See tracks. Think train.
About every three hours, a person or vehicle is struck by a train, according to Operation Lifesaver. Don’t tempt fate on railroad tracks. When you see tracks, think train!
Trains are part of Orange County Life
With 34 cities and a population of more than 3 million, Orange County is the third largest county in California. Every day, trains contribute to our mobility and economic growth. This rail safety information will help you coexist with them whether you are on foot or in a vehicle.
To keep Orange County rail safe, OCTA enhanced 52 railroad crossings with upgraded and updated equipment and signage while helping silence train horns for local communities. OCTA continues to launch programs like OC Bridges to separate freight train from vehicular traffic.
Rail Safety Tips
Stay off the tracks.
Tracks are for trains. They are private property. Walking, biking, jogging or playing on or near the train tracks is considered trespassing and is illegal. Last year, 773 people were killed or injured in the U.S. from walking, bicycling or playing on the railroad tracks.
Stay focused to stay alive.
Always expect a train. Trains are quieter than ever and travel faster than you think. Deaths and injuries from crossing crashes and pedestrian-train incidents are on the rise. Why? Texting, headphones and other distractions. Pedestrians should always stop, look and listen for a train before crossing the tracks at designated pedestrian crossings.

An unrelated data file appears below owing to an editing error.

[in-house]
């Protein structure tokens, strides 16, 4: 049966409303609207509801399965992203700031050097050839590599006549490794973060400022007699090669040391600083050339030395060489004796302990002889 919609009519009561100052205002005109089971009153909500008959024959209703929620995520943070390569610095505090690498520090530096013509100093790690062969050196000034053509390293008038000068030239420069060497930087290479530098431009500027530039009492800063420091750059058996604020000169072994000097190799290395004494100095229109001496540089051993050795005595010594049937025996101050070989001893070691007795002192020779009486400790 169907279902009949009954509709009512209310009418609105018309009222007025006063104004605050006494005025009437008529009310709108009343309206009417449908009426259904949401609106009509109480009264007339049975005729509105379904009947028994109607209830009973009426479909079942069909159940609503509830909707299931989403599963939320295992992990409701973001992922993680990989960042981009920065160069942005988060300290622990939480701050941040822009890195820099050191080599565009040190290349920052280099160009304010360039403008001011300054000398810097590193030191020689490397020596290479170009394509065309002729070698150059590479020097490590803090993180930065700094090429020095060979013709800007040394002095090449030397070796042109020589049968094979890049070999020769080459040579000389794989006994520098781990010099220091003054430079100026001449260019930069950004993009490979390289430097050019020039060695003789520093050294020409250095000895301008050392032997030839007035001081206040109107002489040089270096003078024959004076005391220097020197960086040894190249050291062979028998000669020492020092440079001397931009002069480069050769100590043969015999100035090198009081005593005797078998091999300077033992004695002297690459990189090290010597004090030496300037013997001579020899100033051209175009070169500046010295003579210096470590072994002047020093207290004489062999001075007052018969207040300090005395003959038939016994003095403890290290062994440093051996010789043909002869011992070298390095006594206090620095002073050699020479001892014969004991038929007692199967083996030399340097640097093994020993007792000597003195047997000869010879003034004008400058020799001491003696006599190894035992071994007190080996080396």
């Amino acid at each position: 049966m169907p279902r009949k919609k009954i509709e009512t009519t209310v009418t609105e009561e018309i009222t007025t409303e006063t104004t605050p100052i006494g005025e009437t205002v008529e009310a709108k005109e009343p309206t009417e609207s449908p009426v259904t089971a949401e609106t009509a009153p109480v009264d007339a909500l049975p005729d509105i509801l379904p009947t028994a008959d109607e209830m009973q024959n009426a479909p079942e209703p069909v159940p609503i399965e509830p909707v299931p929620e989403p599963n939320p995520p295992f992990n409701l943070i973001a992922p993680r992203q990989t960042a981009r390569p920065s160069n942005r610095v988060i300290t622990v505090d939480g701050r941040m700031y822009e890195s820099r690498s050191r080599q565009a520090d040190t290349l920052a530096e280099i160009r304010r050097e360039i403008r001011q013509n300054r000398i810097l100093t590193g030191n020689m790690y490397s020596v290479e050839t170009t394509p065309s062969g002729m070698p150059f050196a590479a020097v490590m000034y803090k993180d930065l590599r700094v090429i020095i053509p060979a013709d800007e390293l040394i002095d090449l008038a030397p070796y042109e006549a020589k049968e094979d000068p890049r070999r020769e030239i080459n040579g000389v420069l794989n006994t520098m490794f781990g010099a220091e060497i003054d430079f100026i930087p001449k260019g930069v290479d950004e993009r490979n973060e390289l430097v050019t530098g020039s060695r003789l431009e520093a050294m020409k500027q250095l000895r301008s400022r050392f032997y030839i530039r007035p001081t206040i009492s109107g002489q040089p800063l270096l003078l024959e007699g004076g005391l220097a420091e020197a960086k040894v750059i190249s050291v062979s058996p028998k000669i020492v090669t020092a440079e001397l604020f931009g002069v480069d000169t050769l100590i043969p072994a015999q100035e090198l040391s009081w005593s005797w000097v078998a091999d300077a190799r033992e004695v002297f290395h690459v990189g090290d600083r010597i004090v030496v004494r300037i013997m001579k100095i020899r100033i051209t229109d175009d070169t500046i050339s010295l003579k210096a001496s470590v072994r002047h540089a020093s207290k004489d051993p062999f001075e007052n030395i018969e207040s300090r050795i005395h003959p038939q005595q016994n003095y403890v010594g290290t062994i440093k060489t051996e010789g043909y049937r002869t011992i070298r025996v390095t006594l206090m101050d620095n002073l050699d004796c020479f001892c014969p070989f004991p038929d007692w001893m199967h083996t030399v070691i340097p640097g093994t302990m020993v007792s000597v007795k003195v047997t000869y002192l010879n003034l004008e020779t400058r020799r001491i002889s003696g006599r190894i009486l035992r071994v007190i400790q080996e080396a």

Never try to beat a train.
Only cross tracks if you are sure your vehicle can clear the tracks without stopping. Remember that trains can take up to a half-mile to come to a complete stop.
Pay attention to signs.
Warning signs save lives. Approach all crossings with care, and do not ignore any warning signs or gates. If your children cross tracks on the way to school, make sure they can read, understand and follow the signs.
Be Rail Safe Tips
Cyclist Rail Safety Tips
Pedestrian Rail Safety Tips
||Advance Warning and Crossbuck Signs
These signs warn you that railroad tracks are ahead. Watch out!
Just like stop signs anywhere else on the road, a stop sign at a railroad crossing means, "STOP!" A car can go after it has stopped, and it is safe to proceed.
All yield signs mean the same thing: wait for other cars, pedestrians, or, in this case, trains to pass before going. Always wait until it is safe to cross.
Rail Safety Programs
To keep Orange County rail safe, OCTA partnered with eight cities to enhance 52 railroad crossings. The $90 million program upgraded track developments and signal coordination, installed new barriers and warning signs and allowed cities to establish quiet zones for local communities. Funded by Measure M, Orange County’s half-cent sales transportation tax, the countywide improvements feature safety enhancements for pedestrians and motorists and include a robust rail safety awareness campaign. OCTA also continues to launch programs like OC Bridges to separate freight train from vehicular traffic.
Keep kids rail safe
Share these tips with your kids. Remind them that today’s trains aren’t like those in movies. There’s no clickety-clack or whistle. Trains move quickly and quietly and can’t stop quickly or swerve. Respect trains, stay alert, and when you see tracks, think train!
Railroad Crossing Safety Enhancmeent Program Fact SheetRail Safety Brochure
More information, please visit Operation Lifesaver